In this context it must be mentioned that the identification of the location reveals especially difficult, because the association of the historic landscapes and the modern departments is hardly to perform nowadays. 

2.2.4       Fauvels on the Channel Islands

Similarly many Fauvels were at home on the Channel Islands for which reason an origin there from is also probable, especially as the history of the Channel Islands was substantially determined by the Normans.  From there all Australian and New Zealand, perhaps also the English Fauvels are descending.

Alternatively, the Fauvels could originally also stem from England and/or could have arrived there with the Normans, could later have been immigrated over the Channel Islands into France.  In each case, the Channel Islands were the ideal resort for all seafaring people, who could escape from there to France and/or to England, however also into the remaining world. 

2.2.5       Fauvels in Canada

Interestingly, most Canadian Fauvels that can be found in the archives of the Family History Center are mentioned as "Bigras dit Fauvel" or "Bigras Fauvel dit".  Probably all these Fauvels descend from Pierre Fauvel, who was born about 1609 in Dieppe, who however obviously retreated to La Rochelle, one of the most important and last Huguenot resorts.  He obviously had four sons, namely

·     Mathurine F., born 1630 in La Rochelle, wedding at 19.10.1660 in La Rochelle with Cathérine Parenteau 

·     Pierre F., born about 1649 in Dieppe, wedding at 6.10.1671 in Quebec, died at 14.5.1699 in Quebec 

·     Antoine F., wedding about 5.9.1671 in Quebec with Marie Parenteau 

·     Francois F., born at 8.9.1665 in La Rochelle 

The descendants of these connections between the families Fauvel and Parenteau obviously built up the origin of all Canadian family members.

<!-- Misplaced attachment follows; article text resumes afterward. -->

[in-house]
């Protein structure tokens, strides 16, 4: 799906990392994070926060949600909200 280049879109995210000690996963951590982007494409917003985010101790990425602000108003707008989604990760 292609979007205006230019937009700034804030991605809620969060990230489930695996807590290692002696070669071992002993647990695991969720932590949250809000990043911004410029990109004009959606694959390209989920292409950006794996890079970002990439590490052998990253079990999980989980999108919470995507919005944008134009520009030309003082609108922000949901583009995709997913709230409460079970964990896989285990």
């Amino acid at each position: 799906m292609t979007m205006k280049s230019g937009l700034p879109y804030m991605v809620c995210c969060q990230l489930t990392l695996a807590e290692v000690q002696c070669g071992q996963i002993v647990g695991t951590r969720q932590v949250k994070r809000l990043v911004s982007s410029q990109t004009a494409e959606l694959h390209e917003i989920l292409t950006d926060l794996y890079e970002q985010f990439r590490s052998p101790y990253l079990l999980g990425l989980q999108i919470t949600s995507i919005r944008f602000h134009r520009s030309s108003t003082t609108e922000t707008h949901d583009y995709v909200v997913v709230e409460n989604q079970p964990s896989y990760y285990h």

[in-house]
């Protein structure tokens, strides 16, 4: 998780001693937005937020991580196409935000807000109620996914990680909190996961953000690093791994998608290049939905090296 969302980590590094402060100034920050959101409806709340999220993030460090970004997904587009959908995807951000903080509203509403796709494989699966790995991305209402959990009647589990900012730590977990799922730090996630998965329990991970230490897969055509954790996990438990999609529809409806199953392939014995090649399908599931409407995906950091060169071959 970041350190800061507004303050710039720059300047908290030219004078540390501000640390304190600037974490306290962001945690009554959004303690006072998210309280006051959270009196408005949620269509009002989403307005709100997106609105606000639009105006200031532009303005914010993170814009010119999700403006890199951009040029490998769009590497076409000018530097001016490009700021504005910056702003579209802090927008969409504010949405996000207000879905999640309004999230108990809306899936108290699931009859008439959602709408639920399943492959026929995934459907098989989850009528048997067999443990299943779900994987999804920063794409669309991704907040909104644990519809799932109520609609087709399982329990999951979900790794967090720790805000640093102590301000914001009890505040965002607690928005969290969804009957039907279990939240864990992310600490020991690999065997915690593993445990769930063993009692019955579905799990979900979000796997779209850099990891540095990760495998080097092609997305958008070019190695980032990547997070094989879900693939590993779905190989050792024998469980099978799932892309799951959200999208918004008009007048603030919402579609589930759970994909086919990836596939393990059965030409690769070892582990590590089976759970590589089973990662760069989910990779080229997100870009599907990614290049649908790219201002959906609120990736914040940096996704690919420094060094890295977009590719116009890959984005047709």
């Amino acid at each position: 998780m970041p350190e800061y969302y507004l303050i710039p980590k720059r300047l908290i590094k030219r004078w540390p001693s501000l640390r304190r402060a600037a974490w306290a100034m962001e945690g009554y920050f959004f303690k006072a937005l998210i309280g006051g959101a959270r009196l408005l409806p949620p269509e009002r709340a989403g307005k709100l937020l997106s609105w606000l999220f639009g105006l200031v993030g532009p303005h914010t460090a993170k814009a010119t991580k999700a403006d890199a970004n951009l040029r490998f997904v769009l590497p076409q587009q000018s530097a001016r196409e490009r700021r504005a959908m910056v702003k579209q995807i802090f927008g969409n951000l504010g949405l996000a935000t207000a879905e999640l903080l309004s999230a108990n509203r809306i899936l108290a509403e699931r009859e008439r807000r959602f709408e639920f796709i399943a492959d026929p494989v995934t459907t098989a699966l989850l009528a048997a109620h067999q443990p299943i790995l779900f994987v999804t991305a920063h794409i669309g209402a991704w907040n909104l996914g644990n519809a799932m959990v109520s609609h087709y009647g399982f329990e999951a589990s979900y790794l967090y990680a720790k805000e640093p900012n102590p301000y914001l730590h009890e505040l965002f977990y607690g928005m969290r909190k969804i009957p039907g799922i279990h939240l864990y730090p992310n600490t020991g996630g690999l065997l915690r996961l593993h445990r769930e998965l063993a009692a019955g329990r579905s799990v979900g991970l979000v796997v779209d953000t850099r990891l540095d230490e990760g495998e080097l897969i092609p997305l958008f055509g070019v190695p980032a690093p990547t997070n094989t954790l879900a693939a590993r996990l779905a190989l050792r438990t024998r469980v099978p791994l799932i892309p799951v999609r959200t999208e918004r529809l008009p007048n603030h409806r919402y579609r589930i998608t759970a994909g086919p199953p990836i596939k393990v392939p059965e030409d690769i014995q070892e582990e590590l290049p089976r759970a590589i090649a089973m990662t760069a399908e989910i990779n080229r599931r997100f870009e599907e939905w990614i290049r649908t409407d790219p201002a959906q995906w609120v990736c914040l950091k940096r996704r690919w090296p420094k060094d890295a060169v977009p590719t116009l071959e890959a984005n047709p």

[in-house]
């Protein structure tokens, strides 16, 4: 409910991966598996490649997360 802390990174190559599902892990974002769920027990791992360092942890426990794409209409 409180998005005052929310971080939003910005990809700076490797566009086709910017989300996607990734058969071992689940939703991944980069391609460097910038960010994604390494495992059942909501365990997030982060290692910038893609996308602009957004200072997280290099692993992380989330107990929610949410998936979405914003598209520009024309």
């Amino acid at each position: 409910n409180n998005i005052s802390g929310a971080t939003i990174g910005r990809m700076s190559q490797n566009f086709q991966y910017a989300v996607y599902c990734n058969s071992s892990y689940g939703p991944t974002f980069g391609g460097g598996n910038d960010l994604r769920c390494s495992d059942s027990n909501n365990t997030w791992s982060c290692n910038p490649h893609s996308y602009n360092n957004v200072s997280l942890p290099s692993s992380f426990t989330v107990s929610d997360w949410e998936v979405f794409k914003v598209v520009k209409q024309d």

The supplement "Bigras", that was already used partially in La Rochelle, usually is translated or interpreted as a "collector of forest honey".  One other interpretation, however, due to the Munich French Institute, means "bigras" to be equated with "disloyal, heretic".  Accordingly these Fauvels simply were outlawed, had lost therefore their rights, especially their right on an own surname.  Consequently, they were "Bigras" and were only called "Fauvel" ("dit" in French = “called” in English !) 

By the way, this treatment of surnames is not restricted to Fauvels.  In contrast, a lot of people, supposed to descend from France, are mentioned in the archives with the attribute “dit”, of course with divergent original surnames. 

2.3               Historic Background

To clarify the historic background is truly difficult, above all for someone historically not especially skilled.  About this subject already innumerable books have been written and certainly will be written in future.  Nevertheless an attempt of a short introduction.

The Fauvels obviously originally appeared in Normandy i.e. were named according to their hair colour.  The first authentic registrations exist in Caen from 1563.In the following years, they spread themselves also into the Picardy, a region with buffer character between France and Flanders and/or later between France and Burgundy, finally also into areas, that were named already at that time or later on "the Netherlands", into areas, that were inhabited by the Dutch.